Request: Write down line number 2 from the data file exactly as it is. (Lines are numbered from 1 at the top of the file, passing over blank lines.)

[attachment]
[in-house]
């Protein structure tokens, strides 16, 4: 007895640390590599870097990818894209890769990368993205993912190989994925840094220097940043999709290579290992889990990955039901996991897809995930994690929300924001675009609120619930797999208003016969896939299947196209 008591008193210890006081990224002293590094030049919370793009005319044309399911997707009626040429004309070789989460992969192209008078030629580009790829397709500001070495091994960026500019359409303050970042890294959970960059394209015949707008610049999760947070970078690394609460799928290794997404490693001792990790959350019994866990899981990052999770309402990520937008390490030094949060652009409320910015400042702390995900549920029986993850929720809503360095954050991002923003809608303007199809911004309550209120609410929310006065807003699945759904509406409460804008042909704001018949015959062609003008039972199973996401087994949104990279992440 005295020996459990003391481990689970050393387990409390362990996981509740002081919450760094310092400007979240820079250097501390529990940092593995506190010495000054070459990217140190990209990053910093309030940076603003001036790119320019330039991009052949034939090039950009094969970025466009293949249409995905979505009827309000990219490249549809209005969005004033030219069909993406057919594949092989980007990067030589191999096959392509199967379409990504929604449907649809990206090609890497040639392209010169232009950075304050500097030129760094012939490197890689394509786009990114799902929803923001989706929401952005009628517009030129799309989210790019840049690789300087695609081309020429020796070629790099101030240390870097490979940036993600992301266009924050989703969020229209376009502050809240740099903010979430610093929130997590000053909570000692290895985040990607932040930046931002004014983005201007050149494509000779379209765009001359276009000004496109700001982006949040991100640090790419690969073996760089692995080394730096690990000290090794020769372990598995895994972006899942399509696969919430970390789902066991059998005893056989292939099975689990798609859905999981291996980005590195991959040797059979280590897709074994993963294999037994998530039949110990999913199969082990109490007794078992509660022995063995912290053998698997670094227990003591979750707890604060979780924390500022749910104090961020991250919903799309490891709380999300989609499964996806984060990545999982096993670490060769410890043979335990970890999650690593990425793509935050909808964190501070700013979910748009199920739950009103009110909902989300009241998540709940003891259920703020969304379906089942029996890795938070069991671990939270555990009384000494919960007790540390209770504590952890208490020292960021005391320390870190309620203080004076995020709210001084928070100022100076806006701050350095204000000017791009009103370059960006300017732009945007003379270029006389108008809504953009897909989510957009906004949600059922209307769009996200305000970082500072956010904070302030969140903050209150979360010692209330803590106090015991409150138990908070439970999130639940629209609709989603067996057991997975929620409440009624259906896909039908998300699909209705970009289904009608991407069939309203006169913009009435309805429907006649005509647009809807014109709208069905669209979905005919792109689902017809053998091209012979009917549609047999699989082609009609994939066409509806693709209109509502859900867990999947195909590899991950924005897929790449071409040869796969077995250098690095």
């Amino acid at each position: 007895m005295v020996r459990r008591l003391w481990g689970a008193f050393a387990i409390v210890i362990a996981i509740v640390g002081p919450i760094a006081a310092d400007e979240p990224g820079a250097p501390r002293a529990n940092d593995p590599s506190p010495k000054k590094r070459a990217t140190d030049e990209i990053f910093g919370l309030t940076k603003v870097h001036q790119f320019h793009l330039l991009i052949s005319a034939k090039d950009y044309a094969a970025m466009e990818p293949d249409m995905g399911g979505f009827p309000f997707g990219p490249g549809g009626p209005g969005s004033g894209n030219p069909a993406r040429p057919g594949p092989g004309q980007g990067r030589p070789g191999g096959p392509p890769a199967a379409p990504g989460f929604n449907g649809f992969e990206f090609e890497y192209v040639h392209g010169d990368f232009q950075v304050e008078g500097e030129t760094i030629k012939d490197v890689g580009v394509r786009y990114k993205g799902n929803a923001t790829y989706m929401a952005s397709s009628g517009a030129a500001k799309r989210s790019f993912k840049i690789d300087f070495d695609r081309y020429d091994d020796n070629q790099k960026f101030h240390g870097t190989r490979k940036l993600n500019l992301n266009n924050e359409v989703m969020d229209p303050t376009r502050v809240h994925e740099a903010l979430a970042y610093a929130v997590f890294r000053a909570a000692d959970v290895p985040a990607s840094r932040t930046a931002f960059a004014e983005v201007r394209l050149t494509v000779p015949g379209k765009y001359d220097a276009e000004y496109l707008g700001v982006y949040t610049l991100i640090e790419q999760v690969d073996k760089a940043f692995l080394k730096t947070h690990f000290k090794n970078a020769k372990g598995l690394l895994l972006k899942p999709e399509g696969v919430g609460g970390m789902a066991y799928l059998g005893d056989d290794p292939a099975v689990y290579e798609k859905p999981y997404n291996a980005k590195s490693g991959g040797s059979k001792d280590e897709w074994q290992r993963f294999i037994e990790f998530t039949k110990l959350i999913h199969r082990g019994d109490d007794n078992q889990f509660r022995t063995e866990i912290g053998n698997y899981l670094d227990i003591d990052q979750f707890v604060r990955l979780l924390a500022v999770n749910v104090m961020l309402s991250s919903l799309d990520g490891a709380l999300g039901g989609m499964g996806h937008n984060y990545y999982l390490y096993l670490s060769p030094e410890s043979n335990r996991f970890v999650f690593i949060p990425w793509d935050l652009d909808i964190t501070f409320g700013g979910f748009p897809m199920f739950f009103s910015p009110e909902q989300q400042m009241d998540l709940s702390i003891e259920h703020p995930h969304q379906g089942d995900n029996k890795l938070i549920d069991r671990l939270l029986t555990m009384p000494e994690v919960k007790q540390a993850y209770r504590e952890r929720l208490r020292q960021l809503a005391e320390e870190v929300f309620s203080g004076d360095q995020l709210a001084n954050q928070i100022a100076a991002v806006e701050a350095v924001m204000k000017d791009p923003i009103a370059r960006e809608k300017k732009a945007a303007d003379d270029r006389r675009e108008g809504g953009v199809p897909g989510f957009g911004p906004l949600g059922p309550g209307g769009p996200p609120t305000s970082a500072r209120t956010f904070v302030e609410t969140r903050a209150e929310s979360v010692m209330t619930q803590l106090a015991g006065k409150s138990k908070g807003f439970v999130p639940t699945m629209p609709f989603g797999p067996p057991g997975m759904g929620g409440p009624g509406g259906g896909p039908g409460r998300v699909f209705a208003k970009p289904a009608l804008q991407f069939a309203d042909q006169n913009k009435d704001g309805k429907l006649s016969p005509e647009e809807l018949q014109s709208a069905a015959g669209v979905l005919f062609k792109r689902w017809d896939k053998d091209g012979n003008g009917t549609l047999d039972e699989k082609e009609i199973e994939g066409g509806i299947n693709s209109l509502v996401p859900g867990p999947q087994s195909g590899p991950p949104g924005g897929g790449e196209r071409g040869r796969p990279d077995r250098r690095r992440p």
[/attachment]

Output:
């Protein structure tokens, strides 16, 4: 007895640390590599870097990818894209890769990368993205993912190989994925840094220097940043999709290579290992889990990955039901996991897809995930994690929300924001675009609120619930797999208003016969896939299947196209 008591008193210890006081990224002293590094030049919370793009005319044309399911997707009626040429004309070789989460992969192209008078030629580009790829397709500001070495091994960026500019359409303050970042890294959970960059394209015949707008610049999760947070970078690394609460799928290794997404490693001792990790959350019994866990899981990052999770309402990520937008390490030094949060652009409320910015400042702390995900549920029986993850929720809503360095954050991002923003809608303007199809911004309550209120609410929310006065807003699945759904509406409460804008042909704001018949015959062609003008039972199973996401087994949104990279992440 005295020996459990003391481990689970050393387990409390362990996981509740002081919450760094310092400007979240820079250097501390529990940092593995506190010495000054070459990217140190990209990053910093309030940076603003001036790119320019330039991009052949034939090039950009094969970025466009293949249409995905979505009827309000990219490249549809209005969005004033030219069909993406057919594949092989980007990067030589191999096959392509199967379409990504929604449907649809990206090609890497040639392209010169232009950075304050500097030129760094012939490197890689394509786009990114799902929803923001989706929401952005009628517009030129799309989210790019840049690789300087695609081309020429020796070629790099101030240390870097490979940036993600992301266009924050989703969020229209376009502050809240740099903010979430610093929130997590000053909570000692290895985040990607932040930046931002004014983005201007050149494509000779379209765009001359276009000004496109700001982006949040991100640090790419690969073996760089692995080394730096690990000290090794020769372990598995895994972006899942399509696969919430970390789902066991059998005893056989292939099975689990798609859905999981291996980005590195991959040797059979280590897709074994993963294999037994998530039949110990999913199969082990109490007794078992509660022995063995912290053998698997670094227990003591979750707890604060979780924390500022749910104090961020991250919903799309490891709380999300989609499964996806984060990545999982096993670490060769410890043979335990970890999650690593990425793509935050909808964190501070700013979910748009199920739950009103009110909902989300009241998540709940003891259920703020969304379906089942029996890795938070069991671990939270555990009384000494919960007790540390209770504590952890208490020292960021005391320390870190309620203080004076995020709210001084928070100022100076806006701050350095204000000017791009009103370059960006300017732009945007003379270029006389108008809504953009897909989510957009906004949600059922209307769009996200305000970082500072956010904070302030969140903050209150979360010692209330803590106090015991409150138990908070439970999130639940629209609709989603067996057991997975929620409440009624259906896909039908998300699909209705970009289904009608991407069939309203006169913009009435309805429907006649005509647009809807014109709208069905669209979905005919792109689902017809053998091209012979009917549609047999699989082609009609994939066409509806693709209109509502859900867990999947195909590899991950924005897929790449071409040869796969077995250098690095």